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A Russian soldier in the turret of a Humvee at the Grafenwöhr training area gets some pointers Thursday from an U.S. gunner on how to load and fire the automatic weapon.

A Russian soldier in the turret of a Humvee at the Grafenwöhr training area gets some pointers Thursday from an U.S. gunner on how to load and fire the automatic weapon. (Ben Murray / S&S)

A Russian soldier in the turret of a Humvee at the Grafenwöhr training area gets some pointers Thursday from an U.S. gunner on how to load and fire the automatic weapon.

A Russian soldier in the turret of a Humvee at the Grafenwöhr training area gets some pointers Thursday from an U.S. gunner on how to load and fire the automatic weapon. (Ben Murray / S&S)

A Russian soldier fires at distant targets with a borrowed American rifle. The joint live-fire training operation marked the first time enlisted Russian and American soldiers had fired weapons together in Germany since the end of World War II.

A Russian soldier fires at distant targets with a borrowed American rifle. The joint live-fire training operation marked the first time enlisted Russian and American soldiers had fired weapons together in Germany since the end of World War II. (Ben Murray / S&S)

A Russian soldier, flanked by his American counterpart and holding an American weapon, waits for the order to pull back in a defensive simulation at the Grafenwöhr training area in Germany on Thursday.

A Russian soldier, flanked by his American counterpart and holding an American weapon, waits for the order to pull back in a defensive simulation at the Grafenwöhr training area in Germany on Thursday. (Ben Murray / S&S)

GRAFENWÖHR, Germany — To some senior officials at Exercise Torgau 2005 in Grafenwöhr on Thursday, the sight of Russian and American soldiers hanging out amiably together was borderline surreal.

When today’s generals were young servicemembers, Soviet and U.S. troops were being trained specifically to fight one another as mortal enemies, and friendly exchanges between soldiers seemed unlikely.

“This is absolutely incredible for someone who spent most of his military career viewing these people as enemies,” said Maj. Gen. David Zabecki, director of Exercise Torgau and a military historian.

Seeing the troops share weapons, tactics and high-fives, “was something that even 15 years ago I wouldn’t have thought was possible,” he said.

But the aim of Torgau 2005, a two-week soldier exchange that ended Friday, was precisely to take advantage of the young troops’ inexperience with Cold War-era preconceptions to develop a new generation of relationships between the forces.

Named for the German town where Soviet and U.S. soldiers first made contact in the final days of World War II, Torgau 2005 became the first modern field exercise joining the Russian and American troops who would have fought the grittiest parts of a war between the two nations: infantrymen and tankers, combat engineers and machine gun crews.

The effort is part of a multi-year program to build relations between the former adversaries. Last year, officers from the two armies trained together, Zabecki said.

“We wanted to go to the next step, and the next step was to get the soldiers together,” he said. “This is quantum jump from what we did last year.”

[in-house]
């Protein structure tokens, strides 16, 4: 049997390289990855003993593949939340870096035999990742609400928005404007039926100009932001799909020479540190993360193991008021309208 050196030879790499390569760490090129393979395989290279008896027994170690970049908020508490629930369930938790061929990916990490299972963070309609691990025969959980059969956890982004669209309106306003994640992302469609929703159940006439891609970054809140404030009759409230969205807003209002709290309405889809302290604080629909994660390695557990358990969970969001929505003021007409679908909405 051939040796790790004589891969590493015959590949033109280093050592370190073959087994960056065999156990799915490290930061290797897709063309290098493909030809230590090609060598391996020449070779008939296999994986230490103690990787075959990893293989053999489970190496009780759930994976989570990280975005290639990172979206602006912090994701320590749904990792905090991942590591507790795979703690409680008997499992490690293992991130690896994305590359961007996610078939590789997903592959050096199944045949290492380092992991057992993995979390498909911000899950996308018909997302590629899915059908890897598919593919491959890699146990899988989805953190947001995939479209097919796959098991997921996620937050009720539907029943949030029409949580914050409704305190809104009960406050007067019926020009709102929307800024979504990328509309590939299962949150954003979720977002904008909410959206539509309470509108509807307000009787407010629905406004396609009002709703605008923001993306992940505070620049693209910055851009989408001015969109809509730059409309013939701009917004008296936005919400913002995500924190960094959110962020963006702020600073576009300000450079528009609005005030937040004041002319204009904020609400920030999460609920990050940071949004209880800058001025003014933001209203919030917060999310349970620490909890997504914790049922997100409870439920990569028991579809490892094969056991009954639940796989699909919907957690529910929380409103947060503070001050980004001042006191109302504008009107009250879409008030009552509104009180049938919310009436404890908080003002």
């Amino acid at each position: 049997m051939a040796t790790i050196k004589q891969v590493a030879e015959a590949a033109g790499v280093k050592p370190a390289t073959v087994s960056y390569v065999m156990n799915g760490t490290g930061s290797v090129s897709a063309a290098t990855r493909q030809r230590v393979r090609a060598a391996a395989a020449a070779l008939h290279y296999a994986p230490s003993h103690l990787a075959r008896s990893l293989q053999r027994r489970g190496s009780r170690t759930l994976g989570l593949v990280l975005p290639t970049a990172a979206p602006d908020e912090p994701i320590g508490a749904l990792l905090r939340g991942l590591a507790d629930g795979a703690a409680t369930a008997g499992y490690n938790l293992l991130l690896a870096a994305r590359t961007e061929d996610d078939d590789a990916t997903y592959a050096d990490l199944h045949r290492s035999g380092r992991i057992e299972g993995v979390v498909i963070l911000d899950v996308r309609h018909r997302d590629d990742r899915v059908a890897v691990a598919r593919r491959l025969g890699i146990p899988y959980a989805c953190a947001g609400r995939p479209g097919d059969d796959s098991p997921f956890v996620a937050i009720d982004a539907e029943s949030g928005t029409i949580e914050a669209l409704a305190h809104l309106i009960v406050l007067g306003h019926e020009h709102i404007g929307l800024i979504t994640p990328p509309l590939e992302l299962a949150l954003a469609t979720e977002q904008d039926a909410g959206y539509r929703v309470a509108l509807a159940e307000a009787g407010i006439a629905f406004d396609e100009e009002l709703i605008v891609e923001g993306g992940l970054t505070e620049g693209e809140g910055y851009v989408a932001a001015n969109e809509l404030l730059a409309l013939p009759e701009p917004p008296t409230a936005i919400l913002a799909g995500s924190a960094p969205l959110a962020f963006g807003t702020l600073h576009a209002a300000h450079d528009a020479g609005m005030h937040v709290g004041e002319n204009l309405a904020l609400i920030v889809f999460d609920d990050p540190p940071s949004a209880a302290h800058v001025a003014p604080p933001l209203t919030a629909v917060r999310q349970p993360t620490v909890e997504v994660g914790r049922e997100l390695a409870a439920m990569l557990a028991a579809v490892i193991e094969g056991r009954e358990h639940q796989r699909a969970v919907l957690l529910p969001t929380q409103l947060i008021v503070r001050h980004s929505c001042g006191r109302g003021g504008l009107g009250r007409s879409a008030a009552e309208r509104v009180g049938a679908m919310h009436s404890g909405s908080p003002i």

Though also intended to give each side a taste of the other’s doctrine, structure and tactics, the exercise went heavy on the fun stuff — weapons displays, sightseeing tours, volleyball games — in order to let the troops bond a little, soldiers and officials said.

Starting at the Solnechhogorsk Training Area and the Russian Combined Arms Academy near Moscow on May 23, U.S. soldiers from the 1st Armored Division got to operate T-72 tanks, fire Russian small arms, tour the Kremlin and try the vodka, said 1st Lt. Brett Brenkus, a tank platoon commander from the 1st Battalion, 37th Armored Regiment.

“It was tight. It was scary for us,” Brenkus said of the T-72, but added that it was cool to drive and fire rounds from the Russian battle tank.

Shifting the operation to Grafenwöhr last weekend, about 300 Russian troops arrived for a chance to get their hands on U.S. weapons and armor.

“I sat in the driver’s compartment of a Bradley and drove it around,” said Sergey Sergunov, an officer candidate at the Russian Combined Arms Academy.

“Everything here is very high-tech,” he said of the U.S. equipment.

By the close of the exercise, American and Russian soldiers in Grafenwöhr appeared to be enjoying themselves, posing for pictures together, trading small souvenirs and sharing laughs.

“Really, the coolest thing was … no matter where you go, a soldier is a soldier,” Brenkus said.

But there was still an atmosphere of importance in the link-up of Russian-American forces.

“We used to read about that in books, and we’re seeing it with our own eyes,” Lt. Col. Akhmed Kazharov, a battalion commander at the arms academy, said through an interpreter.

“It’s going to be pretty awesome to look back and say, ‘I was part of that,’” Brenkus added.

Soldiers on both sides said that, despite the language barrier, troops from the two armies found plenty of common ground, and would jump at another chance to get together for some more gunnery and another vodka toast.

“I think if we had the opportunity to have another experience like this, we would be happy to take it up,” Kazharov said.


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